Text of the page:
Spatial analysis is a blend of geography and math that identifies and analyzes those patterns and relationships in space using a range of techniques including imaging technology, statistics, and geometry. To see those spatial patterns, and understand how space changes over time, sometimes it helps to zoom out and stand back. Remote sensing, or studying something without physically contacting it, is an entire subfield of geography that lets us do just that.

Photogrammetrists a nd other remote sensing professionals compile and analyze images from satellites, airplanes, or drones that have sensors that record energy reflected from the Earth’s surface. The reflected energy is sensed by a device that records the wavelength as a number and turns that number into a pixel in an image. Remote sensing has been particularly helpful in Antarctica, which is incredibly hard to study in person.

Covered in ice and snow, this frigid continent has been one of the least mapped areas on. Earth. And for good reason.

Antarctica is considered the coldest place on Earth and the windiest. Conditions are so extreme that hiking around and recording the terrain in a ground-based mapping effort is nearly impossible. So in 1997, researchers collaborated with NASA and the Canadian Space Agency to use remote sensing satellites with radar capabilities known as Radarsat to scan the surface of Antarctica.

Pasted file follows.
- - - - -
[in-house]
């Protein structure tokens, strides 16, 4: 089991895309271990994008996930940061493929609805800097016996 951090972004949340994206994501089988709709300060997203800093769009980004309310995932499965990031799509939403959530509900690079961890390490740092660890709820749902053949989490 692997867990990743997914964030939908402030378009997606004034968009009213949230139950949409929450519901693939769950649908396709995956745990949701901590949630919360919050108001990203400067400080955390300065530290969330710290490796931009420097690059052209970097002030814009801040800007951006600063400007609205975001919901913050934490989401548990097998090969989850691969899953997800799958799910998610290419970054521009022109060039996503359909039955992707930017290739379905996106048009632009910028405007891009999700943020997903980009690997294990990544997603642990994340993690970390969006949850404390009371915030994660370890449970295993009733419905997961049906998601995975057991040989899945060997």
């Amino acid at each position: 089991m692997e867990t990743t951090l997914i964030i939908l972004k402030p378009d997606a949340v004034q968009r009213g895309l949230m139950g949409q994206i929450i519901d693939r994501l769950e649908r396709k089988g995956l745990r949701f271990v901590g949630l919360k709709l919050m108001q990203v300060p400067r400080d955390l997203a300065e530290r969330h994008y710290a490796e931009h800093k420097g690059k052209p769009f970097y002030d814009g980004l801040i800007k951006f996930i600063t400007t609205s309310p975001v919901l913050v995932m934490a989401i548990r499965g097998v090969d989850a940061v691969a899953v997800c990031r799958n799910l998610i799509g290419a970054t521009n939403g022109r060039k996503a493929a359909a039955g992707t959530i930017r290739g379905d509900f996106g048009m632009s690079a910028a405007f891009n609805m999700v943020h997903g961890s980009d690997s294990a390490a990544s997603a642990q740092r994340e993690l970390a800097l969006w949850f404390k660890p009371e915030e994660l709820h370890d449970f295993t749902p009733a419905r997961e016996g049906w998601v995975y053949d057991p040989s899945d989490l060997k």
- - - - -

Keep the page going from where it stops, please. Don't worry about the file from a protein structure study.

They generated accurate images of the surface ice and snow on Antarctica by measuring the echo of radio waves sent from a RADAR satellite. With this data, we can start by defining the boundaries of features in Antarctica, like the location of large cracks in the ice called crevasses. We’re defining the space, or container, that is this polar continent.

But definitions of any kind are really just the initial building blocks. In Antarctica, we can use that information to analyze our relationship to those features. Crevasse zones are dangerous to cross and difficult to see from the ground, so knowing where they’re located can help create safe travel routes.

This can save time and lives when trying to navigate this dangerous terrain. But our spatial relationships are more than just routes. The radar dataset is also used to measure how quickly glaciers are moving, which gives us insight into the physics of glaciers and lets us better predict how glaciers change.